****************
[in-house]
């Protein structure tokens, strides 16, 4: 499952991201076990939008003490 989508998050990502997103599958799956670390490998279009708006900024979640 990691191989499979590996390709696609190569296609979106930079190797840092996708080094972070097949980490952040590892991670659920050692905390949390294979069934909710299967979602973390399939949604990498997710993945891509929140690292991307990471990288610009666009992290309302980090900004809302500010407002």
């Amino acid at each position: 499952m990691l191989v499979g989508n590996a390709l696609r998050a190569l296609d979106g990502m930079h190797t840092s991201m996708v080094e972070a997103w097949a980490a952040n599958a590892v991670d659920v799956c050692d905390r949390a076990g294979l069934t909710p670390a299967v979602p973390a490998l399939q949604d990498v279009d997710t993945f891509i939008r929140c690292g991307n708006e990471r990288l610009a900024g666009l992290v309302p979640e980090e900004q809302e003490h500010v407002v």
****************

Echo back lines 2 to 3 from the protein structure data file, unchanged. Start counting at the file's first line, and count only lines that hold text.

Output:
């Protein structure tokens, strides 16, 4: 499952991201076990939008003490 989508998050990502997103599958799956670390490998279009708006900024979640 990691191989499979590996390709696609190569296609979106930079190797840092996708080094972070097949980490952040590892991670659920050692905390949390294979069934909710299967979602973390399939949604990498997710993945891509929140690292991307990471990288610009666009992290309302980090900004809302500010407002």
């Amino acid at each position: 499952m990691l191989v499979g989508n590996a390709l696609r998050a190569l296609d979106g990502m930079h190797t840092s991201m996708v080094e972070a997103w097949a980490a952040n599958a590892v991670d659920v799956c050692d905390r949390a076990g294979l069934t909710p670390a299967v979602p973390a490998l399939q949604d990498v279009d997710t993945f891509i939008r929140c690292g991307n708006e990471r990288l610009a900024g666009l992290v309302p979640e980090e900004q809302e003490h500010v407002v």